Peggy Guggenheim was an extraordinary woman. Her father, Benjamin Guggenheim drowned when the Titanic sank, and Peggy mourned his loss for the rest of her life. As she states early in Lanie Robertson’s play Woman Before A Glass, Benjamin was just a millionaire, unlike his six brothers who were billionaires, but she didn’t let that hold her back and in 1919, aged 21, Peggy inherited $2.5million (about $35 million in today’s money) which she spent putting together one of the greatest collections of modern art the world has ever seen.
Whilst in Paris just before the war, she was buying a picture a week which meant that the artists could survive – as Peggy says in the play “what good’s a dead artist”! She also went to bed with a lot of them – it’s said that she may have slept with over a thousand men! They were mainly writers, artists and intellectuals – amongst them were Samuel Beckett, Max Ernst (who she married) and ELT Mesens.
By the time she died in 1979, she had championed the likes of Jackson Pollock, Kandinsky and had amassed ten Picasso’s and three Dali’s amongst many, many other great works of modern art. Add this to the problems she had with her two dysfunctional children Sinbad and Pegeen and there’s a major story to be told but I’m not convinced that Robertson’s 2005 one-woman play quite tells it.
It’s Venice in 1963 and Guggenheim played by Judy Rosenblatt bursts onto Erika Rodriguez’s superb set depicting Guggenheim’s 18th-century canal-side palazzo talking nineteen to the dozen as the President of Italy is arriving to see her collection and there’s a TV crew in the house. One of the big problems with one-person shows is who does the character talk to? In this case, Guggenheim/Rosenblatt breaks the fourth wall and addresses the audience as if they’re in her home and are welcome guests. This is a clever device and allows Rosenblatt to occasionally address individuals in the audience to joke with them and she has someone to focus which works superbly in the tiny Jermyn Street space. Rosenblatt doesn’t just play Peggy – she inhabits her which is not surprising as she played her in the 2011 New York revival. She delivers some superb lines and she fires them off like a jammed machine gun with attitude. Guggenheim is vain, self-centred and her hedonistic lifestyle meant she had little time for her children’s upbringing.
However, when the zingy one-liners and interesting anecdotes stop coming, this is a very melancholy story as having lived her life to the full, she’s left alone in Venice desperately trying sort out where her collection will be displayed after her death. She’s also desperate to rebuild her relationship with Pegeen when she comes to visit. Peggy is keen to extol her daughter’s artistic talents but deep down she knows she’s kidding herself. The melancholy mood is compounded by the playing of some sombre Miles Davis music during the sometimes over-long blackouts when Rosenblatt goes off for a costume change.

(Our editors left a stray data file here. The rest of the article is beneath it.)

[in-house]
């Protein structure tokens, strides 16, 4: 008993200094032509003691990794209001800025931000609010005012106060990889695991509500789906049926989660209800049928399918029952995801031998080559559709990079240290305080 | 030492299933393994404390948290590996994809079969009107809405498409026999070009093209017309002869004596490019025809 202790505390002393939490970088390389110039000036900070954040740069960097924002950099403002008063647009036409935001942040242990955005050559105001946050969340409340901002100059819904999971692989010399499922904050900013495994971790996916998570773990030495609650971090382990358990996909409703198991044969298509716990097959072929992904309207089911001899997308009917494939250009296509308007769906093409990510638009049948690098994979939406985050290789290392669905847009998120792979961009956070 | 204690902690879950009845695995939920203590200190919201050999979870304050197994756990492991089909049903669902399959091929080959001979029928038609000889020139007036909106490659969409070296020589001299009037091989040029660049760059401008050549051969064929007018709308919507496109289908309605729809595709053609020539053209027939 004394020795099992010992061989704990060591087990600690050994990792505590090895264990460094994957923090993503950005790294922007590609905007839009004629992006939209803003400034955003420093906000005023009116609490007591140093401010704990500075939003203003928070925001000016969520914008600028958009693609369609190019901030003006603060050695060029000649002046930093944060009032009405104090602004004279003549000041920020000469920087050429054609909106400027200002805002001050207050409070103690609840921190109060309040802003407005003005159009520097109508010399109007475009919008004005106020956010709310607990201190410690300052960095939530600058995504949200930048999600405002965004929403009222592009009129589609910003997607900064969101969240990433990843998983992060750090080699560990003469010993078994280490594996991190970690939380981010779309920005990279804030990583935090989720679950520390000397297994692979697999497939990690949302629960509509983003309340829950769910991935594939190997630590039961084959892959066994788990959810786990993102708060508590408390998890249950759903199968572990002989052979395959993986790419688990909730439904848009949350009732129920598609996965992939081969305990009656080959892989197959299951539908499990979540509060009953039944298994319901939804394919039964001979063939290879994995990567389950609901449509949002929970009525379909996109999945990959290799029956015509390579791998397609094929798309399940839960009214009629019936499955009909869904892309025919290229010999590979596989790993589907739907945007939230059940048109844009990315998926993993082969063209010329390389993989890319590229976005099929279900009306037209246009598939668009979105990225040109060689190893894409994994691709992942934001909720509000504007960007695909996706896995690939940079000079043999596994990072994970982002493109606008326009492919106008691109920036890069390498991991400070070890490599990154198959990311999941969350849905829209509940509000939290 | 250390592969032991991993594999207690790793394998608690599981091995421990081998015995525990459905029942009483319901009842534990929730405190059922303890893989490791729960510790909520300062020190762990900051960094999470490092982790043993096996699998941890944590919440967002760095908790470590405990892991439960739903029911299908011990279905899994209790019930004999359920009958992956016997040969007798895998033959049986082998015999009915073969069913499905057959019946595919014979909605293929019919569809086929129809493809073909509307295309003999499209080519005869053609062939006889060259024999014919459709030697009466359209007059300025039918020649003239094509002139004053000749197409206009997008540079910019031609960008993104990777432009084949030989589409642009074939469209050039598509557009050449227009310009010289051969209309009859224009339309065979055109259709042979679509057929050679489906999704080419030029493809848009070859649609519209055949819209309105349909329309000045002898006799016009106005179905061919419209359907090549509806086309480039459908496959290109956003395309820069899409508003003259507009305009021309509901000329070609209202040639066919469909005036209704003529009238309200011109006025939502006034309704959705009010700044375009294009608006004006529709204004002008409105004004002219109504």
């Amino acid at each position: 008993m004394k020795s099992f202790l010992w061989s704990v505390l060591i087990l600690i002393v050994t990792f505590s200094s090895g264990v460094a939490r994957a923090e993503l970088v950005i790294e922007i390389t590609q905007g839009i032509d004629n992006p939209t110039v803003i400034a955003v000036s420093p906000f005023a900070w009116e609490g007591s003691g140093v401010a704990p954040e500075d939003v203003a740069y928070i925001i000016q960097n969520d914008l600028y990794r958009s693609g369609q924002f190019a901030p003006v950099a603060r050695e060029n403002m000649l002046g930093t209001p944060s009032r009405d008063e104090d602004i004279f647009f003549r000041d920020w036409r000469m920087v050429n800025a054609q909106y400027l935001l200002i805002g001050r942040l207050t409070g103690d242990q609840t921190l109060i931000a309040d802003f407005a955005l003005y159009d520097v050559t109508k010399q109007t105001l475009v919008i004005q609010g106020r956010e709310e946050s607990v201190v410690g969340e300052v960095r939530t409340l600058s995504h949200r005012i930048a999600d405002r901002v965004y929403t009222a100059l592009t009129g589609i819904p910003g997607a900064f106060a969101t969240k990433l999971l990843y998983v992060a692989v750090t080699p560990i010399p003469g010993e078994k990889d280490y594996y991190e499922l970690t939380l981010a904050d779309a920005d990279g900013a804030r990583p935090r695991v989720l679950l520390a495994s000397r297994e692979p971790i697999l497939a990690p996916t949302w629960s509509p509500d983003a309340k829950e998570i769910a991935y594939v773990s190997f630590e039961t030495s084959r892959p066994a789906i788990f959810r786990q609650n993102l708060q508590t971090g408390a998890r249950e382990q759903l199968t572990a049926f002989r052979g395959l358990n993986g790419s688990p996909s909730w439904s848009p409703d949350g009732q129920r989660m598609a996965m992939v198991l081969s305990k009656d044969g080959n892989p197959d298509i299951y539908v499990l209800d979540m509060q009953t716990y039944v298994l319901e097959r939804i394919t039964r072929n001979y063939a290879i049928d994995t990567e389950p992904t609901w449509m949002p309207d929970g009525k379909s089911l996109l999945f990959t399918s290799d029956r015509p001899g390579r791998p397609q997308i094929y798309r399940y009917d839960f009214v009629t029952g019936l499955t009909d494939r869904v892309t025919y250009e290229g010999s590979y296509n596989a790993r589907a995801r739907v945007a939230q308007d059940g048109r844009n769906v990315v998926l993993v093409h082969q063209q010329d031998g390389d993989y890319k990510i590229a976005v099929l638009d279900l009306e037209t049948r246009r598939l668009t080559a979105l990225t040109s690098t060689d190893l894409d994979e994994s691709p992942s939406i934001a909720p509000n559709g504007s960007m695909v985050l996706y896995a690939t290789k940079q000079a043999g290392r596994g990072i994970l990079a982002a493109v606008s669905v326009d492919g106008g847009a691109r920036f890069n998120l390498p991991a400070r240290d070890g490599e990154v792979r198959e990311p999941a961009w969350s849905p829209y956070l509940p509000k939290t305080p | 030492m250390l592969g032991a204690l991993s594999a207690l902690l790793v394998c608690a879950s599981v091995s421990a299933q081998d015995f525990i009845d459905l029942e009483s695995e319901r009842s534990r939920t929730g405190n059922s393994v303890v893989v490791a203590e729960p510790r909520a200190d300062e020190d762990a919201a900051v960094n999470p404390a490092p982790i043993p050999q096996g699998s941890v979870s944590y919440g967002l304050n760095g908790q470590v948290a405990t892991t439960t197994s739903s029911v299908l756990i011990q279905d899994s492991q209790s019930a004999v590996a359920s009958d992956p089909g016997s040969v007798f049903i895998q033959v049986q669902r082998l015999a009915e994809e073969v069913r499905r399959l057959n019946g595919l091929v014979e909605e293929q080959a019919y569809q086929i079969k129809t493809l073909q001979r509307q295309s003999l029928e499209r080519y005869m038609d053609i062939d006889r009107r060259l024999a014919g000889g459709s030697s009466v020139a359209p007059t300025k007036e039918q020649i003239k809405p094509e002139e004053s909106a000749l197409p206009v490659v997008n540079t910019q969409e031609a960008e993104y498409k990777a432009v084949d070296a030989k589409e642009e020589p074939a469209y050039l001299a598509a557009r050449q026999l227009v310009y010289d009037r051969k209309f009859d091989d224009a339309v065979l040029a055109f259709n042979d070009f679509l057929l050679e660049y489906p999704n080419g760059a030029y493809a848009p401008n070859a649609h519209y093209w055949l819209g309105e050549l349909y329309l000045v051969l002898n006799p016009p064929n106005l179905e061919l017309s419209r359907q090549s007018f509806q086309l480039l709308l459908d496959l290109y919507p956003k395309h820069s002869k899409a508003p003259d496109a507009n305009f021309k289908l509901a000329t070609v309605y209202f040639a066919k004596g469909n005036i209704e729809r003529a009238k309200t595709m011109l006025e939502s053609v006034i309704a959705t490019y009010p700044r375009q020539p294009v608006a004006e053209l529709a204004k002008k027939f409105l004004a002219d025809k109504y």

Whilst I enjoyed Rosenblatt’s performance, the character’s razor-sharp New York wit and Austin Pendleton’s direction, it really just scratches the surface of this amazing woman’s life. At under ninety minutes without an interval, it’s a pleasant evening at the theatre but I just wish the writer could have peeled away the layers and shown us what lay beneath.
Review by Alan Fitter
After moving to Venice in the late 1940s, Peggy Guggenheim quickly became one of its most glamorous and scandalous residents. Guggenheim collected both art and artists; she was married to pioneering Dadaist Max Ernst, the lover of Samuel Beckett, and champion of Jackson Pollock and Pablo Picasso.
This energetic one-woman show captures Peggy Guggenheim’s punky spirit and examines her choice to live life on her own terms. She dedicated her life to introducing like-minded artists, saving priceless masterpieces, and assembling the world’s finest collection of 20th Century art in her Venetian Palazzo, but at what personal cost?
Set in Venice, the audience will see Guggenheim at four different moments in time: 1963, 1965, 1967 and 1968. Each year offers a snapshot into her vibrant life as she experiences a political situation, an exhibition opening, a loss and a touching moment of reflection.
Woman Before a Glass
Performance Dates Wednesday 17th January – Saturday 3rd February
Running time 90 minutes
Age Guidance 12+
Twitter @JSTheatre, #WomanBeforeAGlass
Director Austin Pendleton
Recreated by Tom McClane-Williamson
Original design Giovanni Villari
Recreated by Erika Rodriguez
Original lighting Stephen Petrilli
Recreated by Ali Hunter
Costume design Catherine Siracusa
Sound Giovanni Villari
Peggy Guggenheim Judy Rosenblatt
Location Jermyn Street Theatre, 16b Jermyn Street, London SW1Y 6ST